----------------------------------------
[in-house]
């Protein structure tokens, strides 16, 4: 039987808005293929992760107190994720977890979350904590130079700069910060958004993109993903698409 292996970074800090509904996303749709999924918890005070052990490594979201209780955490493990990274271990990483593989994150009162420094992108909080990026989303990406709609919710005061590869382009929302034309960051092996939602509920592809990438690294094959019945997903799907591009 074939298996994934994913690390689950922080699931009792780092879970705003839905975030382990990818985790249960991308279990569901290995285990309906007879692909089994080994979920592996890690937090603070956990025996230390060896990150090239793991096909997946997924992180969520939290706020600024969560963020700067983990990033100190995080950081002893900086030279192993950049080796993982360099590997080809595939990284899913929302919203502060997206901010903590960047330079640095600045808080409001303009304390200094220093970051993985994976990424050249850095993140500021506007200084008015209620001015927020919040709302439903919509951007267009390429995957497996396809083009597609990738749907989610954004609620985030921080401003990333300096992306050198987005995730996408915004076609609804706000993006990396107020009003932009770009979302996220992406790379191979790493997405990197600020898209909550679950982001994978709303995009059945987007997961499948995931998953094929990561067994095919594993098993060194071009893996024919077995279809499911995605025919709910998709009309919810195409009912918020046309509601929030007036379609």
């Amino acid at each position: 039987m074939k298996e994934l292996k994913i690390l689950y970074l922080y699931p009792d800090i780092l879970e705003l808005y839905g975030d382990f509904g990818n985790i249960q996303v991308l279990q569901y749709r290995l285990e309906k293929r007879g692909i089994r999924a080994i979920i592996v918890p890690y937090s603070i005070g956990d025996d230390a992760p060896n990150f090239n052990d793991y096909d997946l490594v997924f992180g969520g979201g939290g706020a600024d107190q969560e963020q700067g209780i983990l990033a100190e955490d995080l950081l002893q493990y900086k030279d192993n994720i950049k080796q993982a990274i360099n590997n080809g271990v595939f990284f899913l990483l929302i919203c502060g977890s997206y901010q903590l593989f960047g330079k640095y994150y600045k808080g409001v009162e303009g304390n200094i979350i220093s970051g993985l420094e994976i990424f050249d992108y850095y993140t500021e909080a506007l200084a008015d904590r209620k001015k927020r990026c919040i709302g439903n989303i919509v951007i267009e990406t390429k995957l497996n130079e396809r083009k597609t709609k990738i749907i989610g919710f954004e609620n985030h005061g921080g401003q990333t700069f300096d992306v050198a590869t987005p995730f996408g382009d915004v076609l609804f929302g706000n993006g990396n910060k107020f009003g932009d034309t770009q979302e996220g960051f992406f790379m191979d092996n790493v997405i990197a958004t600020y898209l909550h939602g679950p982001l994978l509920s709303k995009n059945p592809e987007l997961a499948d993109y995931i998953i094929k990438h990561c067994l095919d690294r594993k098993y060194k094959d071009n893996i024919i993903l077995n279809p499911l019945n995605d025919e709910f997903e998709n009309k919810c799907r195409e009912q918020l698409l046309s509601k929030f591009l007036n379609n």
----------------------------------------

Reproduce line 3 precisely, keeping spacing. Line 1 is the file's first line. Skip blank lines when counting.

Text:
């Amino acid at each position: 039987m074939k298996e994934l292996k994913i690390l689950y970074l922080y699931p009792d800090i780092l879970e705003l808005y839905g975030d382990f509904g990818n985790i249960q996303v991308l279990q569901y749709r290995l285990e309906k293929r007879g692909i089994r999924a080994i979920i592996v918890p890690y937090s603070i005070g956990d025996d230390a992760p060896n990150f090239n052990d793991y096909d997946l490594v997924f992180g969520g979201g939290g706020a600024d107190q969560e963020q700067g209780i983990l990033a100190e955490d995080l950081l002893q493990y900086k030279d192993n994720i950049k080796q993982a990274i360099n590997n080809g271990v595939f990284f899913l990483l929302i919203c502060g977890s997206y901010q903590l593989f960047g330079k640095y994150y600045k808080g409001v009162e303009g304390n200094i979350i220093s970051g993985l420094e994976i990424f050249d992108y850095y993140t500021e909080a506007l200084a008015d904590r209620k001015k927020r990026c919040i709302g439903n989303i919509v951007i267009e990406t390429k995957l497996n130079e396809r083009k597609t709609k990738i749907i989610g919710f954004e609620n985030h005061g921080g401003q990333t700069f300096d992306v050198a590869t987005p995730f996408g382009d915004v076609l609804f929302g706000n993006g990396n910060k107020f009003g932009d034309t770009q979302e996220g960051f992406f790379m191979d092996n790493v997405i990197a958004t600020y898209l909550h939602g679950p982001l994978l509920s709303k995009n059945p592809e987007l997961a499948d993109y995931i998953i094929k990438h990561c067994l095919d690294r594993k098993y060194k094959d071009n893996i024919i993903l077995n279809p499911l019945n995605d025919e709910f997903e998709n009309k919810c799907r195409e009912q918020l698409l046309s509601k929030f591009l007036n379609n």